Amazed at her selflessness I pushed the bushes aside and broke small branches to make my way down.

I caught sight of the lady waist deep in the fast flowing mud bath hanging on to my exhausted and petrified boy.

I then noticed that she had a cute cat eared lace headband on, a nice top on and hair and make-up down.

I began thanking her profusely; not only had she risked injury or her life to save my dog but she did so without thinking twice about where ever she had to be.

Relief washed over me knowing that she had the ability, confidence and emotional control on her side.

I knew I had to just follow her lead now. I asked 'what do you need me to do?'

She requested a rope as she needed help to climb up with Nudge.

I had Nudge's lead with me and she decided that would be fine.

The lady gave me step by step instructions on how to make it down towards her.

However when I got there I wasn't much assistance as I could not pull Nudgey by his collar or reach down to help without falling forward.

The lady amazingly lifted Nudge bit by bit from beneath him as she edged her way up the muddy embankment.

I cleared the path ahead in attempt to make it easier as I stayed close by encouraging Nudgey to assist but he was a dead weight stilled by complete distress.

When we reached the top I quickly clipped Nudgey's lead on and patted him gently.

I needed to know his rescuers name, so I initiated pleasantries.

I then asked Miranda if I could give her a muddy hug. I knew I a hug was not enough to say thank you but it was all I could do in that moment.

When she saw me running out of the bushes she knew she needed to help but had no idea what with.

Miranda's actions were nothing short of impressive.

From the moment she decided that someone might need her help all the way through to our muddy walk out of bush where she comforted me by empathetically letting me know that it's normal to not be able to think straight when a loved one is in danger.

Miranda was humble and my family will be forever grateful.

Nudge was in shock and was acting quiet peculiar when we got home.

He would not allow me to get too close to him.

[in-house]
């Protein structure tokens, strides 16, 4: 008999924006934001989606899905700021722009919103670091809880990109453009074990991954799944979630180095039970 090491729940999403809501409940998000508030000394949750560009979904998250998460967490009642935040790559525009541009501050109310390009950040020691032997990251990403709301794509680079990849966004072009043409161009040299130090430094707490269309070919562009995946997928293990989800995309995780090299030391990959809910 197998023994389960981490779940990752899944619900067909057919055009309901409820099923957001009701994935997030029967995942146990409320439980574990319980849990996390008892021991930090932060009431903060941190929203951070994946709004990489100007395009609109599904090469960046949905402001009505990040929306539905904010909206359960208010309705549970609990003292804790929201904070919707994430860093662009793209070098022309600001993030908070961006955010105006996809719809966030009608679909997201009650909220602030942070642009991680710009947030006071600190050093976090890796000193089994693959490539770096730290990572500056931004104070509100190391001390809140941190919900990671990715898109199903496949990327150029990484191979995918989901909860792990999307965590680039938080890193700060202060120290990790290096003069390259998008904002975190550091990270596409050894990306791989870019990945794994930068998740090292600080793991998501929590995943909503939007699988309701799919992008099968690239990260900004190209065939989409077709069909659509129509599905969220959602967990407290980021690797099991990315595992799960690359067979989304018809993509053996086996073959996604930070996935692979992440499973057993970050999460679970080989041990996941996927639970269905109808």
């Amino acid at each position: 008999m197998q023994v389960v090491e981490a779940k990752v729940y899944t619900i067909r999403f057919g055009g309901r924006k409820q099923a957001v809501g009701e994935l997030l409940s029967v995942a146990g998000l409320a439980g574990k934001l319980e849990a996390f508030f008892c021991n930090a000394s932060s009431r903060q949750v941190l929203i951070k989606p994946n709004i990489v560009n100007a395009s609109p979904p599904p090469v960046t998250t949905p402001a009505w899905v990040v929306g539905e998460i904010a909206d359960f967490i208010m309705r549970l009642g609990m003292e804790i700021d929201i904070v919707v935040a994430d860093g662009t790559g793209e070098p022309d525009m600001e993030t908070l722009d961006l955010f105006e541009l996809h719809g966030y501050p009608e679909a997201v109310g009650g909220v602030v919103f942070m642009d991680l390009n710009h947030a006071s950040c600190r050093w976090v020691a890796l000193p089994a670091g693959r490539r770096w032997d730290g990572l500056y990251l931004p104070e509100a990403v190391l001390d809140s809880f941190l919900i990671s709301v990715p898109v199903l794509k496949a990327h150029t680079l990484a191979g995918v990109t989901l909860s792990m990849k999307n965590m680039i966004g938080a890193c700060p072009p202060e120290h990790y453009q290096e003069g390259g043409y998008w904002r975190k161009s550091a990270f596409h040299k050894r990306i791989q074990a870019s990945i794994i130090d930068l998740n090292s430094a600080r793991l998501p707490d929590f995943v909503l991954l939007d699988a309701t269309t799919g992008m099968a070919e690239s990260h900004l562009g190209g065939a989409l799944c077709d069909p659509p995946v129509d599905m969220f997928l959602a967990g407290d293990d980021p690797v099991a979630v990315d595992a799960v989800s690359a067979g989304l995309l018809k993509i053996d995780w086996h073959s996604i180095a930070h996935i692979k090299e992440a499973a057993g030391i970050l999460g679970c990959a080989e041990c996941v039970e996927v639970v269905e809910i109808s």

I tried to get him into his bath which he normally does with ease.

Accepting that he may be fearful of any body of water now I decided to try and shower him.

To my surprise he allowed me to wash him.

Once he was all clean and dry I laid him on his bed with his teddy and patted him.

Hubby came home from yoga as I was leaving for work; thankfully it was his RDO and he was able to keep an eye on him all day.

After work I went shopping for a gift for Miranda and Nudge.

Miranda received my gift with gratitude however she claimed it was not necessary while down playing her act of kindness, strength and bravery.

I bought Nudgey Wudgey Woo Woo a big teddy to cuddle and when I got home he snuggled in to the teddy and me and would not leave my side.

Eventually falling asleep in my bedroom away from his usual sleeping spot near the side door.

In the evening hubby noticed his favourite white shirt resembling a muddy rag in the sink and looked at me confused. I was yet to elaborate on this morning's drama therefor he was unable to see how I could get his shirt so muddy.

As I told the story hubby's concern lied only within mine and Nudgey's welfare now as we adjust back to ourselves.

I am thinking that white shirts just invite trouble; I will never walk the dogs in one again.

Today I was reminded that there are living angels in this world and I have been lucky enough to encounter one!

Thank you Miranda!



Coffs Harbour's Most Influential - Part 11

premium_icon Coffs Harbour's Most Influential - Part 11

The Coffs Coast Advocate lists the people effecting change

Mayor named Coffs' Most Influential

Mayor named Coffs' Most Influential

Results are in, mayor Denise Knight is the city's most influential.

FAMILY FAVOURITE

FAMILY FAVOURITE

Sawtell Cup sponsor has extra special interest in the race

Local Partners